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Consider this:

public class Minesweeper extends MIDlet implements CommandListener {
  public static String error = "";

  public void startApp() throws MIDletStateChangeException {

    try{
        int int = 5;
    } catch (Exception e) {
        error = e.toString();
    }
  }
}

int is an invalid name for an int, so surely the error should be caught and registered in error? (This error is there on purpose so I can catch it)

You've probably guessed it though, the error doesn't seem to be caught, and the app stops with a java/lang/Error Unresolved compilation problem: syntax error on token 'int'....

What am I doing wrong.

(BTW, this was just a test so I knew I could catch errors properly, I'm obviously not going to use that code in a final version.)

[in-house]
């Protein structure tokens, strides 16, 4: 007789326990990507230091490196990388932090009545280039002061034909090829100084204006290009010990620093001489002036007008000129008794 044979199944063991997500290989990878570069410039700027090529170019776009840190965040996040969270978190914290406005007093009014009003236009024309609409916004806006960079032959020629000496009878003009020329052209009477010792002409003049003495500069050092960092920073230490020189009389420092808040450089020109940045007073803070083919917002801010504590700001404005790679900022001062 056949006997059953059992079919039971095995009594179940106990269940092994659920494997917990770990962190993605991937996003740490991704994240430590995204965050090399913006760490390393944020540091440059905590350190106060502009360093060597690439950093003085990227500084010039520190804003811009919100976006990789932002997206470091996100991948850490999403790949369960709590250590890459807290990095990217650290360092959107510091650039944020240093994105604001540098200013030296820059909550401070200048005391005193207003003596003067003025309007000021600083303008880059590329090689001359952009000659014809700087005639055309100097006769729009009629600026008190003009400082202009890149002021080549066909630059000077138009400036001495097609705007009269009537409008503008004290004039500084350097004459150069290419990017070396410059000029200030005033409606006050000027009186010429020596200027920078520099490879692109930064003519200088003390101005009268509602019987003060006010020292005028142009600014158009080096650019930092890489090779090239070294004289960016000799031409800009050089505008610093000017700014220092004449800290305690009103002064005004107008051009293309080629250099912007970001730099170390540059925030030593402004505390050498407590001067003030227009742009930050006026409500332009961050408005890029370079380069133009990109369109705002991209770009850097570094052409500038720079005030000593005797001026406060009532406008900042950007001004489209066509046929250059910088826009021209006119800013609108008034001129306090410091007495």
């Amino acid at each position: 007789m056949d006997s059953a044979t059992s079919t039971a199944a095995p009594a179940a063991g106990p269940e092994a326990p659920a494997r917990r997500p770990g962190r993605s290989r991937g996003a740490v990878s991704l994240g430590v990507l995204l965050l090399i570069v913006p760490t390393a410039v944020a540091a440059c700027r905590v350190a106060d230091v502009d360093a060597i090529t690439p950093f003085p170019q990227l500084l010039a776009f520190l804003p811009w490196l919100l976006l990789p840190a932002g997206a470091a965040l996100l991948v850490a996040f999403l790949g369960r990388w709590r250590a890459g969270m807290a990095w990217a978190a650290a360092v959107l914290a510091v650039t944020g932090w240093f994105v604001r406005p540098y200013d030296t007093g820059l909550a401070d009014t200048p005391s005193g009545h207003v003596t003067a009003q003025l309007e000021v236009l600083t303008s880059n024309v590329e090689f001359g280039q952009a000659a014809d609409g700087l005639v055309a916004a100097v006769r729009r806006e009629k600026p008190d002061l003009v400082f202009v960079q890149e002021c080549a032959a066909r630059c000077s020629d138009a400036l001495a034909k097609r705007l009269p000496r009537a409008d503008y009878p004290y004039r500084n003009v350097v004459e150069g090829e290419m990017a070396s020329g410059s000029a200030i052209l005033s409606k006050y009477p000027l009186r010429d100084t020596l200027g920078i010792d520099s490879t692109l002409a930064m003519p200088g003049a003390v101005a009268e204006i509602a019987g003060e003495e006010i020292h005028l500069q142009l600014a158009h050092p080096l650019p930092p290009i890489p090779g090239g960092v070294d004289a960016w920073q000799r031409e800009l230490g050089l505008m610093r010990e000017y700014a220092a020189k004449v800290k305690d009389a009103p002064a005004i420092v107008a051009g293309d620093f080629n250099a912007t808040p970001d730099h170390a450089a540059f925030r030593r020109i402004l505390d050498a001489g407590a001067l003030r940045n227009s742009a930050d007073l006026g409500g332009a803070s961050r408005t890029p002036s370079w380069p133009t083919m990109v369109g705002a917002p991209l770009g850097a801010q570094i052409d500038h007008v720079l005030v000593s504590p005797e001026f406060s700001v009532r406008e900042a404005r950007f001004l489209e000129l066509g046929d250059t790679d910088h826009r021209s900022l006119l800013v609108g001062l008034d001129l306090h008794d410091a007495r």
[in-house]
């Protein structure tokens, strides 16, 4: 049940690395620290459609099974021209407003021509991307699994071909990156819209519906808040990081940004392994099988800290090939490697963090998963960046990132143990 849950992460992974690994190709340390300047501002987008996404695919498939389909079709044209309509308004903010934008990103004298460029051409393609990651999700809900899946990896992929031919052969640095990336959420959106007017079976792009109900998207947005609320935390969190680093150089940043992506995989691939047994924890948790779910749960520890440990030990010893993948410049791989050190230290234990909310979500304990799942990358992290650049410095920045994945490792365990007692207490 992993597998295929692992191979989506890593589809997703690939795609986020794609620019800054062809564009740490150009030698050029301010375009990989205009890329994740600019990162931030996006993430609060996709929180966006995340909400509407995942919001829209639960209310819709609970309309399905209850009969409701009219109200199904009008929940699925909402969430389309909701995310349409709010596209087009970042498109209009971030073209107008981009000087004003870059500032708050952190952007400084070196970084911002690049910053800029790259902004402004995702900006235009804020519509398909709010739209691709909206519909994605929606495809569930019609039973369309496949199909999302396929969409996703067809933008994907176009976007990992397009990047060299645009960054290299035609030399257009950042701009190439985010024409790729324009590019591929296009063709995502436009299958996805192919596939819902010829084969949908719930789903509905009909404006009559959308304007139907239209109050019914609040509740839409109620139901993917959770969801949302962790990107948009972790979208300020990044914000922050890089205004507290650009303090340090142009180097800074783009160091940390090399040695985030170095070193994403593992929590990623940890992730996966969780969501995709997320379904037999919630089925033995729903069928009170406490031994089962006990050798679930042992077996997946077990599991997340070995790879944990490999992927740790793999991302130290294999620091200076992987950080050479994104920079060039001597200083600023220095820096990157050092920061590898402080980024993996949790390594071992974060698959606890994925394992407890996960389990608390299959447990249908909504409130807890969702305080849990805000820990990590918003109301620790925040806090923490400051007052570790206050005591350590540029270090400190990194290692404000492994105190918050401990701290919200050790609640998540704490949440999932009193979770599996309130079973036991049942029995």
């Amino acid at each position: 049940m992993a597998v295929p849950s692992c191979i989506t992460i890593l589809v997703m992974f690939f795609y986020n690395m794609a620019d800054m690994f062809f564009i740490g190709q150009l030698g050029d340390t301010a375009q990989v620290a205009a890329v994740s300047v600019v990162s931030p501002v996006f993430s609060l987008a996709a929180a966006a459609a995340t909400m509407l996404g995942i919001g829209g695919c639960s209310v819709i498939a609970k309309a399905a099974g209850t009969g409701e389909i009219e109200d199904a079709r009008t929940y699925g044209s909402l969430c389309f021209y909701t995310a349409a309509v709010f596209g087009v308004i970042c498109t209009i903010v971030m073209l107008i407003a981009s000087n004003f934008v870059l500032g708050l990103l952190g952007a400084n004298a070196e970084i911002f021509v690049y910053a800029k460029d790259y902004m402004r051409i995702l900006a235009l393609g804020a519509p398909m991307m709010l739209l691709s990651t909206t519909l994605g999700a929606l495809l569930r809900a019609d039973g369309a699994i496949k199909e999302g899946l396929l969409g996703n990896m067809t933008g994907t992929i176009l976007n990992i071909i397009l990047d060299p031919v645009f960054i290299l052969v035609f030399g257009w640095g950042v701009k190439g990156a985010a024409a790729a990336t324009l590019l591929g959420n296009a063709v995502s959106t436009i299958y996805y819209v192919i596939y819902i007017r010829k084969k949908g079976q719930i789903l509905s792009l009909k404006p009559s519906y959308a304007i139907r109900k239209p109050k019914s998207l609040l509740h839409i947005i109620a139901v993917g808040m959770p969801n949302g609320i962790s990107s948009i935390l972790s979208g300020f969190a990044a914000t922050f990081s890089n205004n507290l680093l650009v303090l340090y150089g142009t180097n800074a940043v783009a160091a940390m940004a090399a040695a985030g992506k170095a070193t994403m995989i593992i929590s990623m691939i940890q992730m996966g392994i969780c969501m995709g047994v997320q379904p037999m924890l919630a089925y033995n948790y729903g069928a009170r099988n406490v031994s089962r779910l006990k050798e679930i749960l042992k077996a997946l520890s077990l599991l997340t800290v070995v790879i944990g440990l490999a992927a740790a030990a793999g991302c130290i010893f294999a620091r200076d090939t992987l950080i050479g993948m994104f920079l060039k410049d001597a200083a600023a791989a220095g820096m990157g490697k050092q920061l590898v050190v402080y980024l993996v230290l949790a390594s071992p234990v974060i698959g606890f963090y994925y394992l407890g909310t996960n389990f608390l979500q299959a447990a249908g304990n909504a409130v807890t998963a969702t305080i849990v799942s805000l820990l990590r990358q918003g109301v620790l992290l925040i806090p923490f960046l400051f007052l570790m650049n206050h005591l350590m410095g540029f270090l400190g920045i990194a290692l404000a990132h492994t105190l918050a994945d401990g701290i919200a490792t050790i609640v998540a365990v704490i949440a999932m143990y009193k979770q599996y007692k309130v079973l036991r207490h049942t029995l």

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closed as too localized by casperOne Oct 22 '12 at 13:21

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2 Answers 2

up vote 2 down vote accepted

Here is your problem - "int int = 5;" - you cannot use "int" as a variable name ;)

You are trying to use a reserved word as a variable name. The compilation problem has nothing to do with your try-catch block working or not working, the compiler never gets that far.

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So you can't catch errors like that? Which errors can you catch? –  ACarter Oct 20 '12 at 10:10
3  
Well, in the context of this problem - I would say the easiest way to explain it is try/catch works when the program tries to do something, and it fails. However to get a program to compile, you have to follow the proper rules/syntax for the language/compiler. In other words, try/catch is more for catching runtime exceptions - not compile time errors. –  Xelloss Oct 20 '12 at 12:52

Try/catch blocks can't be used for that kind of error.

If you try loading a file that isn't there, then it'll trigger. Try this:

  Image img = Image.createImage("blabla.png");
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